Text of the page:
After Impact Fee Reductions, Horry County Seeks Ways To Fund Stormwater And Transportation Repairs | Myrtle Beach Policy
CONWAY – Impact charges have been a conversation in Horry County for years, and now the conversation is over, sort of.
Residents are concerned about two categories of impact charges – transportation and stormwater – which were removed from the plan approved on July 13.
Mainly because of the high price tag, and in order not to stifle the progress of small business owners, Horry County Council decided to keep just a few categories: parks, public safety, and solid waste.
The opinions that the cost of transportation and stormwater impact hit businesses the most are true, as businesses are priced higher than residences in these categories.
Horry County’s most significant concerns vary from road issues including SC 90, storm water and flood issues, and rapid development as infrastructure cannot keep up.
And that begs the question, if these are major concerns, how does the county plan to fund transportation and stormwater issues?
When approving the 2021-2022 budget, Horry County Council approved a 100% increase in its stormwater charges, increasing it from $ 44.40 to $ 89.40.
County officials, including council chairman Johnny Gardner, who voted against lowering impact charges, said issues such as stormwater or transportation have other sources of revenue such as increased rainwater charges or road finance programs.
Stormwater charges are billed annually to county residents, but the stormwater impact charge would have been a one-time charge for residents buying a new home in the county.
Thus, the use of storm water charges, while beneficial for financing an already understaffed and backward department, places the financial burden on current residents who feel they have already paid their dues – and not on new developments.
Horry County is anything but underpopulated as rapid growth across the county projects the population to reach nearly half a million by 2030.
And as the county continues to grow, The Post and Courier has found that the county has experienced more flood disasters than almost any other county in the state since 1996.
While the current pressure on the stormwater utility is unclear, in 2020, stormwater manager Thomas Roth said the service was over 200 requests overdue. As a result, the council increased stormwater charges then and today to help alleviate backlog and flooding issues.
But April O’Leary, leader of the popular Horry County Rising political group, said the county needed stormwater and impact charges.
O’Leary explained that the Highway 90 community was an island during Hurricane Florence, as flood waters rose and roads were unusable.
In addition to the stormwater impact fee, residents would have liked to see the transportation impact fee.
County leaders plan to use projects like Ride III, a major road building fund that supports projects like the SC 31 extension and Carolina Forest Boulevard widening to continue to maintain the roads.
Council member Johnny Vaught, who voted for a reduction in impact fees, said the county should not be responsible for paying all transportation costs. Instead, the county must pressure state and federal officials for more money.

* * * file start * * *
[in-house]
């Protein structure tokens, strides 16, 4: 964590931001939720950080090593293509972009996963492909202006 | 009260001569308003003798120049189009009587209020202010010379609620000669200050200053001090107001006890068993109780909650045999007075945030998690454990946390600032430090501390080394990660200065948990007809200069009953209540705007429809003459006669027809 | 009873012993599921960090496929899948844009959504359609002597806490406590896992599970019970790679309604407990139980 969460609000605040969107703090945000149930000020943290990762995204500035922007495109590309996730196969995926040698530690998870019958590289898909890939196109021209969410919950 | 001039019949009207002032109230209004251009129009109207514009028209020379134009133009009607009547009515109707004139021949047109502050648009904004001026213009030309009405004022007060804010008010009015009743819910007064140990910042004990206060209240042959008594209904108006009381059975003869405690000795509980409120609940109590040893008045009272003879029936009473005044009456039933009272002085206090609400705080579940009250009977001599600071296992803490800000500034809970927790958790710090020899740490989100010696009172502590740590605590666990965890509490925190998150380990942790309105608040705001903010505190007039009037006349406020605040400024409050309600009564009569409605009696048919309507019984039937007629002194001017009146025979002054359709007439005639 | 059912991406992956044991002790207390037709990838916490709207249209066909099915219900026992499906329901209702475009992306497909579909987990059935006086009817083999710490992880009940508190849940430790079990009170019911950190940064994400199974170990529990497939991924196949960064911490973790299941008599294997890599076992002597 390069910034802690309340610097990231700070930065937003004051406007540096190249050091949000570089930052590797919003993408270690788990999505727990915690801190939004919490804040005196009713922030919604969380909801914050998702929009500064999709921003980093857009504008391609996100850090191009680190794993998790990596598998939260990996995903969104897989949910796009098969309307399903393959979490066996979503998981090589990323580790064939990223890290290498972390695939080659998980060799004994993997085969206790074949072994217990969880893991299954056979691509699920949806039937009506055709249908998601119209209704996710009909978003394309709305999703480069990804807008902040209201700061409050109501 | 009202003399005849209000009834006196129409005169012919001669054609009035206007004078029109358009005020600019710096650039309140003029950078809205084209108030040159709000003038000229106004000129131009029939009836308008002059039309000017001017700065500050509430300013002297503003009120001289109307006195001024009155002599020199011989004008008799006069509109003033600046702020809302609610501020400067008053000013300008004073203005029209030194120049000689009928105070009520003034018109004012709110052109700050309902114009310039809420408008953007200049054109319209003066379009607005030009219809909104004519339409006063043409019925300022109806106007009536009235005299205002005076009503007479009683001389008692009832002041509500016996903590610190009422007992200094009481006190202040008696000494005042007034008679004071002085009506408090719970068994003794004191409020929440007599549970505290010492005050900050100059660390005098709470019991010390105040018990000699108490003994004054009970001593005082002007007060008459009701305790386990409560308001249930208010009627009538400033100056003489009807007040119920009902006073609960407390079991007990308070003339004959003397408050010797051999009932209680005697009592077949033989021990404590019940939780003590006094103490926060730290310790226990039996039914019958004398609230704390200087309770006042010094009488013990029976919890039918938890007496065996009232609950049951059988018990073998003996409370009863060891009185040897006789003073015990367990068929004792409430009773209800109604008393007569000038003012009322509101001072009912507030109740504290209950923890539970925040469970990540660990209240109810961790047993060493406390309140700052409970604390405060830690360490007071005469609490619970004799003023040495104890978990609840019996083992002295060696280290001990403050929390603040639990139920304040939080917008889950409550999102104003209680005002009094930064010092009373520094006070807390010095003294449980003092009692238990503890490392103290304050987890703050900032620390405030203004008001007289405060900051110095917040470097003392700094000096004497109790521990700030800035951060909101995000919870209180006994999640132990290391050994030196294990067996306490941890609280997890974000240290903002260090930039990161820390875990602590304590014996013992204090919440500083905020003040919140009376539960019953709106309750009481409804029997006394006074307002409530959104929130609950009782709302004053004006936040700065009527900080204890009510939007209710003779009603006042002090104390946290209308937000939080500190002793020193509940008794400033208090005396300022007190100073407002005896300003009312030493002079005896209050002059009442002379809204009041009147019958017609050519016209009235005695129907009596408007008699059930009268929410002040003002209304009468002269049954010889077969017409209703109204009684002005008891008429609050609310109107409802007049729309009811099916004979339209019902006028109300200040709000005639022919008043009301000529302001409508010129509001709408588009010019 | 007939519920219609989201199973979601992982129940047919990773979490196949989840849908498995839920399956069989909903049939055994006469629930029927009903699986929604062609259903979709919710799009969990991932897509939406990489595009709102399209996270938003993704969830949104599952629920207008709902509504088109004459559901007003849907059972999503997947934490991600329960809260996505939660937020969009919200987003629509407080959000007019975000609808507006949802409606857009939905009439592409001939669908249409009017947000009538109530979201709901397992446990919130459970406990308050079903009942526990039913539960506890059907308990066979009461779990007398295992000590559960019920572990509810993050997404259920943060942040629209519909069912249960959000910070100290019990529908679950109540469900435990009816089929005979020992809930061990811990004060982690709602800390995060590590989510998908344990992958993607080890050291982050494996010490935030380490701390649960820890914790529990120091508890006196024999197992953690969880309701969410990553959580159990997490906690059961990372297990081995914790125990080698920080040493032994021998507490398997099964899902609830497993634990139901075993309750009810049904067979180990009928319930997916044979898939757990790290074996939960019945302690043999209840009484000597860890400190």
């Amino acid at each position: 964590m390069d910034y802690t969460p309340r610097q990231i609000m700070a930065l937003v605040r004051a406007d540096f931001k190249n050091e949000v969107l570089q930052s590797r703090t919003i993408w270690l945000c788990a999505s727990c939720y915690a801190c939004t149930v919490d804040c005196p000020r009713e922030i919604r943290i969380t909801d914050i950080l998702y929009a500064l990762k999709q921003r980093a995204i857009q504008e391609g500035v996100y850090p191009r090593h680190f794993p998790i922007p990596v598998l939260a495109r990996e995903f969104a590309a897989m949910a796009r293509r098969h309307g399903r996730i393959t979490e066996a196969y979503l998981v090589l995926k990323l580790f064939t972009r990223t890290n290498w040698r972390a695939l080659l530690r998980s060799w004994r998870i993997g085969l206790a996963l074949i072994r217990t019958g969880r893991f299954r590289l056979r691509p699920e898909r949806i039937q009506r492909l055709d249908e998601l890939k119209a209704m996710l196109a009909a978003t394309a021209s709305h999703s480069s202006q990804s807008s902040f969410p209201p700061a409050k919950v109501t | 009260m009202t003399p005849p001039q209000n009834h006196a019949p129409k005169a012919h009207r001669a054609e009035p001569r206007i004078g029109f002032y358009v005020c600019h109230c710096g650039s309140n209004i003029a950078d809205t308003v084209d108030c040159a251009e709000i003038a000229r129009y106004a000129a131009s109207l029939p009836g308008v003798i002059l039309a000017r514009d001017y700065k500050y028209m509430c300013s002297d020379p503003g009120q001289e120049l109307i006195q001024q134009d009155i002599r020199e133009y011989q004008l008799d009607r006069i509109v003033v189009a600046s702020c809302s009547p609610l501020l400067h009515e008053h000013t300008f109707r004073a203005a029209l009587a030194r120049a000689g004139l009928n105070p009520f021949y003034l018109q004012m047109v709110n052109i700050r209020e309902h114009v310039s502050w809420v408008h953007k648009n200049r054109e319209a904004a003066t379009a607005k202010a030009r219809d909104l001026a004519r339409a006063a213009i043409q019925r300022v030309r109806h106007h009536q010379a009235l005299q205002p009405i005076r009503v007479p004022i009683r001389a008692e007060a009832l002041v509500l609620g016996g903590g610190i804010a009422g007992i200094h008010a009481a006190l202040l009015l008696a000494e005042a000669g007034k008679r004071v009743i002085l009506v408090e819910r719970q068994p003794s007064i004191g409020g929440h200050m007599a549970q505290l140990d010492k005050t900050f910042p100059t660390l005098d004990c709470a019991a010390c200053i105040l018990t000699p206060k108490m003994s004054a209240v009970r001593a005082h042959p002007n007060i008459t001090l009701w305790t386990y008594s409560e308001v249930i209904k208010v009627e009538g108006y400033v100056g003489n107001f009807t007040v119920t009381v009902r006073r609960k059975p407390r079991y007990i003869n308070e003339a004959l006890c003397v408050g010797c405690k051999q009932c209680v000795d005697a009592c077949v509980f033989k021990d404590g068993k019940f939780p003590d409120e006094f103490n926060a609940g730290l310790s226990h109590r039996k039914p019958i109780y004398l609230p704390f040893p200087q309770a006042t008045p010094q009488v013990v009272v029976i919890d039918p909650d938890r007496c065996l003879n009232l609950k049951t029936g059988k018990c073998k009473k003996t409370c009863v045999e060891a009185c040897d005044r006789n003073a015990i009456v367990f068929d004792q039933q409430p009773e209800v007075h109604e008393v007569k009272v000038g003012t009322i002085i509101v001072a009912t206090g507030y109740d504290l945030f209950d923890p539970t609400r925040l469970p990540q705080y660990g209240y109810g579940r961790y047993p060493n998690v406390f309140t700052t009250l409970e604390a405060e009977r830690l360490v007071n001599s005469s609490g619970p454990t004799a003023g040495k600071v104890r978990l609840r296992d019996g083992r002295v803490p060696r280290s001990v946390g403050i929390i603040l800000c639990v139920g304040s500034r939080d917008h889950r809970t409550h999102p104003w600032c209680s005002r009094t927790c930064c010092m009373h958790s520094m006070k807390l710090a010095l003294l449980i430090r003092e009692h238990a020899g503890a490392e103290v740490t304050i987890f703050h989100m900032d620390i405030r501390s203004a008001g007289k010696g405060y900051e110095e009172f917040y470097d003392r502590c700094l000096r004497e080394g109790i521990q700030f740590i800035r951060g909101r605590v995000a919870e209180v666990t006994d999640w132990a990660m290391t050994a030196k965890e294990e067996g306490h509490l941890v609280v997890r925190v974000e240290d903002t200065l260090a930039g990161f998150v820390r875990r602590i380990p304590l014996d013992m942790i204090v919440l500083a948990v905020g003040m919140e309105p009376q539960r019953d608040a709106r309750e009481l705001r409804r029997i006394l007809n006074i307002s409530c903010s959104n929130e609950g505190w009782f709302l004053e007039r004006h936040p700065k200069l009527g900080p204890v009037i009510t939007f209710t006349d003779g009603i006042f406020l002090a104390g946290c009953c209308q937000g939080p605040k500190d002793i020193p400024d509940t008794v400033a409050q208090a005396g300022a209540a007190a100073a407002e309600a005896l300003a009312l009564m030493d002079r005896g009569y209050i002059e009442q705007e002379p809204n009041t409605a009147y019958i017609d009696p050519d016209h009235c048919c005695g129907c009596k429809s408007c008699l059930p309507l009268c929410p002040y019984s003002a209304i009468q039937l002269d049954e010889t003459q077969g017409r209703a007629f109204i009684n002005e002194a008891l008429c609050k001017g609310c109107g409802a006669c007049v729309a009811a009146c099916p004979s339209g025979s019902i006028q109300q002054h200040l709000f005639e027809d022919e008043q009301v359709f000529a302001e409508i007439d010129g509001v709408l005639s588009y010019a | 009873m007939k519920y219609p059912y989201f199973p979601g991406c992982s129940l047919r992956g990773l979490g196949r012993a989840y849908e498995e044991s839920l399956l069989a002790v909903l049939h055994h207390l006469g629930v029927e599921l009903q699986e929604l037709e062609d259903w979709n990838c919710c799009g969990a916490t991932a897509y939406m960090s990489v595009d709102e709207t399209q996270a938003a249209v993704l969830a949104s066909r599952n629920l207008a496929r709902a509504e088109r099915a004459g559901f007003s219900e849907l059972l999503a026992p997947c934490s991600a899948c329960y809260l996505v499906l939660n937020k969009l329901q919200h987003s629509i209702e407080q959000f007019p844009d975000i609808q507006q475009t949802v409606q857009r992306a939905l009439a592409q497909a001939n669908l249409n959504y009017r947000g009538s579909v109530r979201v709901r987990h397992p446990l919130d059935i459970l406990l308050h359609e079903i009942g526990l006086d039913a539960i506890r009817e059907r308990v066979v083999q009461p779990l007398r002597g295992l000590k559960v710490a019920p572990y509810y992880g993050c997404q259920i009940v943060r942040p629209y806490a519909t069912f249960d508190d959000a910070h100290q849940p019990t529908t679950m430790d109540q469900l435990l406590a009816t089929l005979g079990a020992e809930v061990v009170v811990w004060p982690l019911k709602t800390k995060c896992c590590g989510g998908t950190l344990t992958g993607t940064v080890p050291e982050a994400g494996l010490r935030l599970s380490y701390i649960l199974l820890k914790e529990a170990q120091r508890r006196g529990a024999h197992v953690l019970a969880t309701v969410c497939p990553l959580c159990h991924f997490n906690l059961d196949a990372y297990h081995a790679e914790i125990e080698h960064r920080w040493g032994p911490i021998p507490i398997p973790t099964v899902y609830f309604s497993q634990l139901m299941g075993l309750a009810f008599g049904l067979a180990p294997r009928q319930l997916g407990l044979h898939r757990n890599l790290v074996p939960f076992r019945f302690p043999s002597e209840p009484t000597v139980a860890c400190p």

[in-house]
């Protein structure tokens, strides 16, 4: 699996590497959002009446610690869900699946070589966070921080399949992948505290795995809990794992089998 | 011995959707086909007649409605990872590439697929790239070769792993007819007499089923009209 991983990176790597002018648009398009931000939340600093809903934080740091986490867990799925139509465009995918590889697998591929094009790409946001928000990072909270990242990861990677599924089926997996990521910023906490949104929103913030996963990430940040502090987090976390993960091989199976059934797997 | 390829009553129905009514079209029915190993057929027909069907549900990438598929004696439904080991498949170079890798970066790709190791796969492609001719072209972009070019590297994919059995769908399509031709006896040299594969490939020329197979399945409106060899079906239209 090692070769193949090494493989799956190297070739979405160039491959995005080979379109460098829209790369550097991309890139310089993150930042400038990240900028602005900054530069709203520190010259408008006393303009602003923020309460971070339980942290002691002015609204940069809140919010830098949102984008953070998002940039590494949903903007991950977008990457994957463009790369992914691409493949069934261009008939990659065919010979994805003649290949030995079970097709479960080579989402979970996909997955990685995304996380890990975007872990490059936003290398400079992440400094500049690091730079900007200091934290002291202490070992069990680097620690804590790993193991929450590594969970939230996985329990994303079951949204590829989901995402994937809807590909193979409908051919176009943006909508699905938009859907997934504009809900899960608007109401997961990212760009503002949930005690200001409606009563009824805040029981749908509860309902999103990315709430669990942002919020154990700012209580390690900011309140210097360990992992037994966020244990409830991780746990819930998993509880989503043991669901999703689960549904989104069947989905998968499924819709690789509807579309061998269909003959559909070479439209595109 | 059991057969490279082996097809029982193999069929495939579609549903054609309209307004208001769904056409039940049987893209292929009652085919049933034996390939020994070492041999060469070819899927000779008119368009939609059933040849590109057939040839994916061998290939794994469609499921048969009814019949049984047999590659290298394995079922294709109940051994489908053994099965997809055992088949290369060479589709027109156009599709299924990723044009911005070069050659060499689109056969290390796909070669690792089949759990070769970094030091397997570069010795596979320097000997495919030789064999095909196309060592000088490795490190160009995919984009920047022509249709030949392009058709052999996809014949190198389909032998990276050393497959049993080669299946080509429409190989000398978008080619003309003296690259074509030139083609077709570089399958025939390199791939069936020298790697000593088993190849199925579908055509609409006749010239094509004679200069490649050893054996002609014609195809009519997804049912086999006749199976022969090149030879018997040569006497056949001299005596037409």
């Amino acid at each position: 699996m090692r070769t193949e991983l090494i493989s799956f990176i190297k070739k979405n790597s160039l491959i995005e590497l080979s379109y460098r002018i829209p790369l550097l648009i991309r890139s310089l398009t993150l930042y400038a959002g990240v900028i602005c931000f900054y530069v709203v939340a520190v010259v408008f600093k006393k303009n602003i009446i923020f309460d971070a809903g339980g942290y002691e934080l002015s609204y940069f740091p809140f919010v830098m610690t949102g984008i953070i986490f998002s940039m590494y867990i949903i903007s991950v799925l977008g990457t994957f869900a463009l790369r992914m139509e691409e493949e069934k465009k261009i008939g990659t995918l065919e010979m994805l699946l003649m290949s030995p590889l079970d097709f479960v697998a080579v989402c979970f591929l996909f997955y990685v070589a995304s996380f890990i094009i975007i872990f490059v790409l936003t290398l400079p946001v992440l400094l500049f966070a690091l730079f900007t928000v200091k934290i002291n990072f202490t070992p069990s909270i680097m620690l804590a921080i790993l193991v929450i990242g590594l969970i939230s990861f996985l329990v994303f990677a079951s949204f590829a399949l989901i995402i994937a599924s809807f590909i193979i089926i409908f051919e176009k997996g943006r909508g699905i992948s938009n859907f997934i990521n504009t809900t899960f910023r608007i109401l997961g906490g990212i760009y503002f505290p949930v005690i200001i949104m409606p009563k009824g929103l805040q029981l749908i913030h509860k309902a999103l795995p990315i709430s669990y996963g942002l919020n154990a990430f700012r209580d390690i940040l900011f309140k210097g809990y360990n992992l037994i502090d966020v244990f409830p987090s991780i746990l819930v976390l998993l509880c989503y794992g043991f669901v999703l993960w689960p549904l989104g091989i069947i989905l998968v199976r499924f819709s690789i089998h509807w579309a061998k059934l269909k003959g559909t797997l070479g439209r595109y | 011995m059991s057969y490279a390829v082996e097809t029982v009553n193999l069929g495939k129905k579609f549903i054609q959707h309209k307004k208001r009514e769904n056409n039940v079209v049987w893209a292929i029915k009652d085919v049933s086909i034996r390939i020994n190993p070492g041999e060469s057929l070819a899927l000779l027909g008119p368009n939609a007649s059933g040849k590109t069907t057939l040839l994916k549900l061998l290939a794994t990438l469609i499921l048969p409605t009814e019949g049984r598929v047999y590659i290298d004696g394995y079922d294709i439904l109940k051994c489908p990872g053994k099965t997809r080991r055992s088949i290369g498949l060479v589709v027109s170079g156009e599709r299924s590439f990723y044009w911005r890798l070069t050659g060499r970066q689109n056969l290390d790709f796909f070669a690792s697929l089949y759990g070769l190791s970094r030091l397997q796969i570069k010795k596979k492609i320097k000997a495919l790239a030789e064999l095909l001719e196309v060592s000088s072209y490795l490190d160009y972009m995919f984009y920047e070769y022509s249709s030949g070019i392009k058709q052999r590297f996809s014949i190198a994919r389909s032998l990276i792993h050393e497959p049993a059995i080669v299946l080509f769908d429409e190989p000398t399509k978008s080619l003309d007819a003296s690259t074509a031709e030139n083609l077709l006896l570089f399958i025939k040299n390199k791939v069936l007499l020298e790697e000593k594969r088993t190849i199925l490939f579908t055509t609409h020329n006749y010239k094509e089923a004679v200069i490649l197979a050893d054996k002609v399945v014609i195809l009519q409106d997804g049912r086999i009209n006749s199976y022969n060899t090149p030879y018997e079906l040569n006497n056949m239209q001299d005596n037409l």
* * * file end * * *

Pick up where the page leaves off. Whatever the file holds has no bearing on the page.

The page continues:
Recently, US Senator Lindsey Graham requested $ 12 million in federal funding for the Interstate 73 project, with $ 3 million matching from local sources. But on July 8, Graham announced the home game was unnecessary and increased his claim to $ 15 million.
“We have a lot of different ways of funding (transportation),” Vaught said. “If we don’t force the state and the federal government to help us with the funding, they are going to force us to do it again on our own, as usual.”
Vaught said it was not out of the question to impose more impact fees for categories such as transportation or stormwater, but there are now many unknowns.
Talks about federal money for the county are ongoing as President Joe Biden lobbied for an infrastructure package that could lead to South Carolina receiving the money.
Of Biden’s $ 715 billion transportation bill that was passed by the United States House this month, $ 53 million is for eight projects in the state, but none of those projects are in the Horry County.
Board member Cam Crawford echoed Vaught’s comments as he supported the impact fee but wanted to stress his limitations. He added that he would also like the county to get help from state and local authorities.
“The impact fee looks good, but in reality I’m not sure if you are getting what you pay for,” Crawford said.
Crawford stressed that he would like to try the impact fee with the lowest amount approved by the board and then see where the infrastructure needs to go.
If the county wishes to complete projects such as widening Highway 90, Crawford said implementing a local option sales tax would be a step to take.
Horry County currently does not have a local options sales tax, an additional 1% tax collected on top of a sales tax.
The fees are generally not used for development purposes, although they can give residents a break from their property taxes.
But not all board members agree, as Harold Worley has spoken out against lowering impact fees.
“We need to pass these impact charges on to transportation and storm water because they are linked.”
Worley and board members Johnny Gardner and Tyler Servant were the only three opposed to the fee cut in the original amendment. The county will implement impact fees on October 15.
Contact Alex Brizee at 843-637-9881. Follow her on Twitter @alexbrizee.